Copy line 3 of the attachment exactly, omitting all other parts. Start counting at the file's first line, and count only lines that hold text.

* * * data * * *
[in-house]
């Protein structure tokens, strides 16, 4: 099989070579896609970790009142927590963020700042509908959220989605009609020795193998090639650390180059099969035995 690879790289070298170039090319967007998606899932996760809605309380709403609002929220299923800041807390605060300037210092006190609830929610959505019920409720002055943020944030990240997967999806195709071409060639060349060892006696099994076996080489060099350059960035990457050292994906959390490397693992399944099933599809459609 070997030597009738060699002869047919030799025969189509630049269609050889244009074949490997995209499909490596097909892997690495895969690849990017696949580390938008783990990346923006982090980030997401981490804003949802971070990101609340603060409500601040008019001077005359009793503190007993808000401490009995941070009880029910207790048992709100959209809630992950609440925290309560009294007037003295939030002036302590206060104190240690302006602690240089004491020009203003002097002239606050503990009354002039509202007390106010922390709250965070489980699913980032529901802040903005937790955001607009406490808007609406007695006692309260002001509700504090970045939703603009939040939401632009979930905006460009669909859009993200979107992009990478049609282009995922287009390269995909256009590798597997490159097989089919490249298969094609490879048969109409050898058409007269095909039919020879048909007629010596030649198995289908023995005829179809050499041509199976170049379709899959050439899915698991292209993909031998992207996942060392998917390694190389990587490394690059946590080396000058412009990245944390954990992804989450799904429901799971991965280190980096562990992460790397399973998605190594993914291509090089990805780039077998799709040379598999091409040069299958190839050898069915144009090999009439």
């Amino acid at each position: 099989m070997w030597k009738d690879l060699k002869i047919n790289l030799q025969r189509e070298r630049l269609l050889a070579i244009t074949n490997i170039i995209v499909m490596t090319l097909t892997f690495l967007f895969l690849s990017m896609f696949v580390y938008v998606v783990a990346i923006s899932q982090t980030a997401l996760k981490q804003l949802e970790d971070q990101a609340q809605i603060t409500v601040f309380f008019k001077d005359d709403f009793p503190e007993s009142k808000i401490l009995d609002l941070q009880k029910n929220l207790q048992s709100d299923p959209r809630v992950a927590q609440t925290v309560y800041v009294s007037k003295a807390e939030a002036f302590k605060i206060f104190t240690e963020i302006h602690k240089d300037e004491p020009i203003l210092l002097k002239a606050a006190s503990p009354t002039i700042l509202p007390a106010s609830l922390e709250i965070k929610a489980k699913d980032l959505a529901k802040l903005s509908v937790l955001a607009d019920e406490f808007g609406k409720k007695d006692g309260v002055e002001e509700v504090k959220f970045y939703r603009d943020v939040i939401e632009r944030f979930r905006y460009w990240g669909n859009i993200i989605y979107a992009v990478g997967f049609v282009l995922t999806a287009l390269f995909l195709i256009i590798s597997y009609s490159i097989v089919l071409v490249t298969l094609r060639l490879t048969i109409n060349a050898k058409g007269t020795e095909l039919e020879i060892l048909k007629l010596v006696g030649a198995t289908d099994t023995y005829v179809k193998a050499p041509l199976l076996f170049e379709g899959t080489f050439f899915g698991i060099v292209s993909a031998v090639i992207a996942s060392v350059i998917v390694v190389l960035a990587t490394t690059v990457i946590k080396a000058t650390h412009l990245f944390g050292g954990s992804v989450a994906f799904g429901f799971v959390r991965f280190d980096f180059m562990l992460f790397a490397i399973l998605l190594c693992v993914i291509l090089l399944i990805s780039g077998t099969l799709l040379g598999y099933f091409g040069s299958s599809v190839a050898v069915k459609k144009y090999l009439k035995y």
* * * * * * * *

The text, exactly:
């Amino acid at each position: 099989m070997w030597k009738d690879l060699k002869i047919n790289l030799q025969r189509e070298r630049l269609l050889a070579i244009t074949n490997i170039i995209v499909m490596t090319l097909t892997f690495l967007f895969l690849s990017m896609f696949v580390y938008v998606v783990a990346i923006s899932q982090t980030a997401l996760k981490q804003l949802e970790d971070q990101a609340q809605i603060t409500v601040f309380f008019k001077d005359d709403f009793p503190e007993s009142k808000i401490l009995d609002l941070q009880k029910n929220l207790q048992s709100d299923p959209r809630v992950a927590q609440t925290v309560y800041v009294s007037k003295a807390e939030a002036f302590k605060i206060f104190t240690e963020i302006h602690k240089d300037e004491p020009i203003l210092l002097k002239a606050a006190s503990p009354t002039i700042l509202p007390a106010s609830l922390e709250i965070k929610a489980k699913d980032l959505a529901k802040l903005s509908v937790l955001a607009d019920e406490f808007g609406k409720k007695d006692g309260v002055e002001e509700v504090k959220f970045y939703r603009d943020v939040i939401e632009r944030f979930r905006y460009w990240g669909n859009i993200i989605y979107a992009v990478g997967f049609v282009l995922t999806a287009l390269f995909l195709i256009i590798s597997y009609s490159i097989v089919l071409v490249t298969l094609r060639l490879t048969i109409n060349a050898k058409g007269t020795e095909l039919e020879i060892l048909k007629l010596v006696g030649a198995t289908d099994t023995y005829v179809k193998a050499p041509l199976l076996f170049e379709g899959t080489f050439f899915g698991i060099v292209s993909a031998v090639i992207a996942s060392v350059i998917v390694v190389l960035a990587t490394t690059v990457i946590k080396a000058t650390h412009l990245f944390g050292g954990s992804v989450a994906f799904g429901f799971v959390r991965f280190d980096f180059m562990l992460f790397a490397i399973l998605l190594c693992v993914i291509l090089l399944i990805s780039g077998t099969l799709l040379g598999y099933f091409g040069s299958s599809v190839a050898v069915k459609k144009y090999l009439k035995y």